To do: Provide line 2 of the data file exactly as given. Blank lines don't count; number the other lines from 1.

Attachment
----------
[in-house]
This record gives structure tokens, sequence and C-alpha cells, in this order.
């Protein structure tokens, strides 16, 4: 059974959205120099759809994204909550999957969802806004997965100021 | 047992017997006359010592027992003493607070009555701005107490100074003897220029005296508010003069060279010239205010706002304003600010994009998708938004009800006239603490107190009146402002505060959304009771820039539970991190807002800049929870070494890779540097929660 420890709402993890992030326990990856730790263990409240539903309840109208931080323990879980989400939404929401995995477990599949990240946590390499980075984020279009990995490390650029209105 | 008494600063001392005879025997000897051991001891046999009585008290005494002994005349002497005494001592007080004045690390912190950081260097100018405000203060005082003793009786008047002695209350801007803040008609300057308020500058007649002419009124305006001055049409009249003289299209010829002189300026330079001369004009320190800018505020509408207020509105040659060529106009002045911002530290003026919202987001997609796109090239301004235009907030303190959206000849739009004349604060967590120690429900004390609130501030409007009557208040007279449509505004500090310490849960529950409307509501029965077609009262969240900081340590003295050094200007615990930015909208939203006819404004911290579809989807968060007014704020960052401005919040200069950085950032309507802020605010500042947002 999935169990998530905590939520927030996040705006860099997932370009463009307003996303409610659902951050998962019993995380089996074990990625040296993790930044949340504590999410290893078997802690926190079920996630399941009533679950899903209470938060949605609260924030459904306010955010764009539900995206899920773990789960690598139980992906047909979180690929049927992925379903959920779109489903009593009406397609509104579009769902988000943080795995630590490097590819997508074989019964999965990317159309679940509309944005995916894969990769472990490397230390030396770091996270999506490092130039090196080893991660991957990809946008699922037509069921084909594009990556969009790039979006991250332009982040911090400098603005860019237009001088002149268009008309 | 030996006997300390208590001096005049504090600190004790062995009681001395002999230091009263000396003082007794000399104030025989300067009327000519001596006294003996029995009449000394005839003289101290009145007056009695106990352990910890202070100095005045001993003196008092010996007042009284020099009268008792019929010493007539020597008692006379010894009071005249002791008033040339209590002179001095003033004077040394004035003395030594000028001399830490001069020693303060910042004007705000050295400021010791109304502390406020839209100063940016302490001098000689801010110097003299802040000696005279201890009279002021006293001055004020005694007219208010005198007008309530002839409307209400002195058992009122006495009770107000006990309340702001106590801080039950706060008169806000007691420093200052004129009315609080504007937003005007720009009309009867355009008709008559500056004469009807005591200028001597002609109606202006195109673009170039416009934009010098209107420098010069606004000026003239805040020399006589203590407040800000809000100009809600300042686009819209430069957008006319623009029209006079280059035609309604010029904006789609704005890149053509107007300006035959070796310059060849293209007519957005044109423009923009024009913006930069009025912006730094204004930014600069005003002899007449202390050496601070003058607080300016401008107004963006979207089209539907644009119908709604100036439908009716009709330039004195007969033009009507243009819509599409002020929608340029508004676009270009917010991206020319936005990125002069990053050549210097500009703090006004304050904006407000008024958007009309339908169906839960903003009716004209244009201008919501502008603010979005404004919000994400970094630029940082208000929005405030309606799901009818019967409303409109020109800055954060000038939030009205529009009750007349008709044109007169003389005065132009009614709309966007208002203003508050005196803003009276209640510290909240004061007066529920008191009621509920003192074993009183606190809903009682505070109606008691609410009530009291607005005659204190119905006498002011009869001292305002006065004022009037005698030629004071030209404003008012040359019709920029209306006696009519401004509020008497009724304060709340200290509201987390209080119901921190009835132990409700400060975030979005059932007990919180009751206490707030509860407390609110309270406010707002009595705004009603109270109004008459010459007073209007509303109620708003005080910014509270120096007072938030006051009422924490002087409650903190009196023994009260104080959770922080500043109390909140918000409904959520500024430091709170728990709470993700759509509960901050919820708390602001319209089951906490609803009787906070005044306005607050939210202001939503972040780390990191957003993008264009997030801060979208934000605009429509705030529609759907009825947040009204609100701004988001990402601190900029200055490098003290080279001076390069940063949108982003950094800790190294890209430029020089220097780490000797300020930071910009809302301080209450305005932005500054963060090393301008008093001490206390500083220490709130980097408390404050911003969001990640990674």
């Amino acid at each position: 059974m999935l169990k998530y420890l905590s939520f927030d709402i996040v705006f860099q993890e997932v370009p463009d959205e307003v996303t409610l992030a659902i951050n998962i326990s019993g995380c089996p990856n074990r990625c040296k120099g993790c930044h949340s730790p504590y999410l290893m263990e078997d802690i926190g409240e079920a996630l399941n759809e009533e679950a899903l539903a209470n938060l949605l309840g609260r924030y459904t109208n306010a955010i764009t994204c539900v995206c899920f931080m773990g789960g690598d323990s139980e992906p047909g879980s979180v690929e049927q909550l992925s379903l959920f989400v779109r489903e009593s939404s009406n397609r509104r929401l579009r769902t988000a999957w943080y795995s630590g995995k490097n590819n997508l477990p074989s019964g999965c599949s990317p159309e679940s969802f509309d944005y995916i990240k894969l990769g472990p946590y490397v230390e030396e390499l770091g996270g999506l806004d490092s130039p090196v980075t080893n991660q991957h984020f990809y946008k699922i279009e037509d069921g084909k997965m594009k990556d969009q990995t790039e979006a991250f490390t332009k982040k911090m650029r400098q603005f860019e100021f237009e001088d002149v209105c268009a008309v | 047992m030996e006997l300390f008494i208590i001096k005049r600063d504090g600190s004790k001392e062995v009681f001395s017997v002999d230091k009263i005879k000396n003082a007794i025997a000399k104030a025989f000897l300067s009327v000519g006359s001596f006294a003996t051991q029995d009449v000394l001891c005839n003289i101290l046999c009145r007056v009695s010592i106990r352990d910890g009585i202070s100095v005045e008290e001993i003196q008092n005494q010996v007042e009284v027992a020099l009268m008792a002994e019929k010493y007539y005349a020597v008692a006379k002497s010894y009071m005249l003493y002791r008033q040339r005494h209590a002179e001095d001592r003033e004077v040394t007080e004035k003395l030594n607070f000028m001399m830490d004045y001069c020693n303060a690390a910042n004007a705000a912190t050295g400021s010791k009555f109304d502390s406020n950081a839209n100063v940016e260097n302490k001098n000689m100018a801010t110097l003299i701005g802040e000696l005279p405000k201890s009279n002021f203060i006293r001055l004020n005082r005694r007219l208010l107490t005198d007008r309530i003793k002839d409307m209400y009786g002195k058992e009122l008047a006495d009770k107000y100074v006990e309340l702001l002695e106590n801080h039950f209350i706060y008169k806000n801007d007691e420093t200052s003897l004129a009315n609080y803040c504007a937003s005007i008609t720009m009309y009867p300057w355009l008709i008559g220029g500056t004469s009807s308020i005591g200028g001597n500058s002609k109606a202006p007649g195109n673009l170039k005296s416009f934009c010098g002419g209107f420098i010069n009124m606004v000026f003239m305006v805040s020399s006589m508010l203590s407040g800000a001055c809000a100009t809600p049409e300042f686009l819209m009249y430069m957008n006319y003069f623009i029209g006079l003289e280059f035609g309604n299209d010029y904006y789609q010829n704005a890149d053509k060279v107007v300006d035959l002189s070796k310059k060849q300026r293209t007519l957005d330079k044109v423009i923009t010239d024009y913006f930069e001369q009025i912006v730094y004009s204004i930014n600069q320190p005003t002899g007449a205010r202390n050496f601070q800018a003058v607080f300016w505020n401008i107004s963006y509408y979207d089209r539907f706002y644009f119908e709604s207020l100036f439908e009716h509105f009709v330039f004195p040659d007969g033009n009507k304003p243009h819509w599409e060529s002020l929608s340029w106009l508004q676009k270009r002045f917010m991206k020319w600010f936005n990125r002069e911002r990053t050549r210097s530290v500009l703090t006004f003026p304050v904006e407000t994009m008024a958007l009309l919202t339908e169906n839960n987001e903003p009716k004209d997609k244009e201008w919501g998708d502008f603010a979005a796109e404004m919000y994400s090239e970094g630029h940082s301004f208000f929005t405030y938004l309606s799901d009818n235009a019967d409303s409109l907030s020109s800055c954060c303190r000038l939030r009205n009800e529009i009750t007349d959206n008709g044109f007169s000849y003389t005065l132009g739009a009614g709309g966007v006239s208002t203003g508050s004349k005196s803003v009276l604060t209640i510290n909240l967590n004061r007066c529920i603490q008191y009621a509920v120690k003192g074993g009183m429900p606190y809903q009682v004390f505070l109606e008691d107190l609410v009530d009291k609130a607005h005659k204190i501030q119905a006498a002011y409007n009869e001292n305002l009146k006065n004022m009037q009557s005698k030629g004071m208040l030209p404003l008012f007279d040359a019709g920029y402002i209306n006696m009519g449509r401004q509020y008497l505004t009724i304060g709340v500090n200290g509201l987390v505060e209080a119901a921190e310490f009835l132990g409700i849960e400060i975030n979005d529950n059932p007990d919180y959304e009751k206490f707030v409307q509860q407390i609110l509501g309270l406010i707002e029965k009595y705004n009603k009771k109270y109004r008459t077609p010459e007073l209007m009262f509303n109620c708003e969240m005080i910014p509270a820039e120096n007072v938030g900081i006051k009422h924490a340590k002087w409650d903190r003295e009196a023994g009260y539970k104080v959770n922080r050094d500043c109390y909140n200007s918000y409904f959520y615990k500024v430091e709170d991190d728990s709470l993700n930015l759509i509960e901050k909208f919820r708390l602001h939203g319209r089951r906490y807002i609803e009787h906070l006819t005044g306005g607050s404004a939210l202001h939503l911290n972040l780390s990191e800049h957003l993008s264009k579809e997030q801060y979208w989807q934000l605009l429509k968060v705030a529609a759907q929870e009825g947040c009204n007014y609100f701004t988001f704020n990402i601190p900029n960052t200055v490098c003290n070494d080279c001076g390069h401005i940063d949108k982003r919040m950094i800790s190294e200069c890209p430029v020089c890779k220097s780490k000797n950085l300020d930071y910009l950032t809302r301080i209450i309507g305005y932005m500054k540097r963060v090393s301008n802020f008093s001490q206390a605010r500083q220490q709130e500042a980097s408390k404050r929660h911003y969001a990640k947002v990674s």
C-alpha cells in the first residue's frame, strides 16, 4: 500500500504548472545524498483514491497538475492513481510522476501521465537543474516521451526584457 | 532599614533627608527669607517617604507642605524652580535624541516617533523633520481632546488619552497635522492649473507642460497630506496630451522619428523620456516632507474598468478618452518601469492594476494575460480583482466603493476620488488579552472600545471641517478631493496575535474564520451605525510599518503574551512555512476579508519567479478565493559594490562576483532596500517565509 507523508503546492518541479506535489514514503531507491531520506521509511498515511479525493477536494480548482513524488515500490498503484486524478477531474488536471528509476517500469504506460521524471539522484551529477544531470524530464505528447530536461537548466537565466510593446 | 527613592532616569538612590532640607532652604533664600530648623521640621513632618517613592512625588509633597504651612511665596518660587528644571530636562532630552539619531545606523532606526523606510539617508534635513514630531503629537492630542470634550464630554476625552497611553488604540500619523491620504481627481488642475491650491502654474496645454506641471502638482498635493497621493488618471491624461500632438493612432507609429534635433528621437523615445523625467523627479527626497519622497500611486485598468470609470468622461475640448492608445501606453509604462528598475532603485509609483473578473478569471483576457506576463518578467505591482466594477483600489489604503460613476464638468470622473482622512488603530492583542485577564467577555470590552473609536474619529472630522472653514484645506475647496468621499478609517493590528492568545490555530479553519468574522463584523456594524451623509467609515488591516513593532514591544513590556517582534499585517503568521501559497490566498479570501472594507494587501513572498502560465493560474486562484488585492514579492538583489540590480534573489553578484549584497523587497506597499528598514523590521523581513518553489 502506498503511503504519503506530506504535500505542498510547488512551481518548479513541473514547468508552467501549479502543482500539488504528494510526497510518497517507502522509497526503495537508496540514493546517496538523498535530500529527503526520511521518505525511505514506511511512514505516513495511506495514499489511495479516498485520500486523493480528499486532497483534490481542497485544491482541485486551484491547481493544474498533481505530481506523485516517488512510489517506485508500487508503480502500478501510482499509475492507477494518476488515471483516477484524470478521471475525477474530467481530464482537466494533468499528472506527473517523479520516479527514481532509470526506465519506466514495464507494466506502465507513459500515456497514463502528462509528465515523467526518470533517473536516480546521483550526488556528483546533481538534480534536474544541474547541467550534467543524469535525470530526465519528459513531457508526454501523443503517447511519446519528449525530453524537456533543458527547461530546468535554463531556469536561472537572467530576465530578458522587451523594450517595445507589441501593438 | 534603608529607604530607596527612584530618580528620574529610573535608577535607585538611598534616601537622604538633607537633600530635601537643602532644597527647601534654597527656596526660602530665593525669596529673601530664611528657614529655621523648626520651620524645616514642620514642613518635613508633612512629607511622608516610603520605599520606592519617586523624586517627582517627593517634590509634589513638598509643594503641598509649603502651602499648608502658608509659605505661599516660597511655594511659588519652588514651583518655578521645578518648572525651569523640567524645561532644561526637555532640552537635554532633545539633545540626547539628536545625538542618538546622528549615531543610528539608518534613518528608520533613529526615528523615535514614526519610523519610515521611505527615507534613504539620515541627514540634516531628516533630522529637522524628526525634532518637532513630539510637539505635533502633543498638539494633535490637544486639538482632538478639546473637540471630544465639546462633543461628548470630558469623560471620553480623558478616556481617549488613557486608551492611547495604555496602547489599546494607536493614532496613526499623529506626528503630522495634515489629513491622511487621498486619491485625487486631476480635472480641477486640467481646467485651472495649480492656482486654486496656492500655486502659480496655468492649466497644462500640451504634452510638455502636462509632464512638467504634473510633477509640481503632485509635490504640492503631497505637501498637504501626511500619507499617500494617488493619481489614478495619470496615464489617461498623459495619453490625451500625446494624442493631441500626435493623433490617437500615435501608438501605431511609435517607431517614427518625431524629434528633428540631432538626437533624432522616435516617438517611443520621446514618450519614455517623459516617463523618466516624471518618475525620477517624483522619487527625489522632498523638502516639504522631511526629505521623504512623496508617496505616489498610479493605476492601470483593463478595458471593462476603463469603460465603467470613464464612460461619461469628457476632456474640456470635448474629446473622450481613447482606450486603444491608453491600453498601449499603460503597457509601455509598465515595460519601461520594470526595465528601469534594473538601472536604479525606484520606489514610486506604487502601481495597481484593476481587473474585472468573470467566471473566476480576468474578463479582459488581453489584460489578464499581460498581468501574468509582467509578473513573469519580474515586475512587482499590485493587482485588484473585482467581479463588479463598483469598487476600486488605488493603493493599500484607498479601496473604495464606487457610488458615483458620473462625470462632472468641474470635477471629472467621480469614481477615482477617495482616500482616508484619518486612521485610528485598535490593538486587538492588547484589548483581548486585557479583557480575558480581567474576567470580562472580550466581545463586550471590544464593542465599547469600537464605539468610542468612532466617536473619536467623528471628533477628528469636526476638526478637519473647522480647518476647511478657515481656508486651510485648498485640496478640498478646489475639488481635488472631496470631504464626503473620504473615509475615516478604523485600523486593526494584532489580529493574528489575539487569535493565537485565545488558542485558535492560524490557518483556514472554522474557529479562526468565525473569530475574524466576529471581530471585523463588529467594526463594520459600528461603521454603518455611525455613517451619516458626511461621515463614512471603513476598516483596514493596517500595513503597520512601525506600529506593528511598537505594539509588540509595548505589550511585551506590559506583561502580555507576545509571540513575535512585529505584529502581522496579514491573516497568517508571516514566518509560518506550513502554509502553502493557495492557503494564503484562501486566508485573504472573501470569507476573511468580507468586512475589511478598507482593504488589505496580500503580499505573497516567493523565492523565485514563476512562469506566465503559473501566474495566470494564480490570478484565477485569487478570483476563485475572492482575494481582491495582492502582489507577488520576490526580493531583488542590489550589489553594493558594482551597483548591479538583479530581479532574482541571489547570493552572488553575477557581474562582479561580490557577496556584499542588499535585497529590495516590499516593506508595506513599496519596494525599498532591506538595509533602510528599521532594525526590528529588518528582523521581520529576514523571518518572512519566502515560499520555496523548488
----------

This record gives structure tokens, sequence and C-alpha cells, in this order.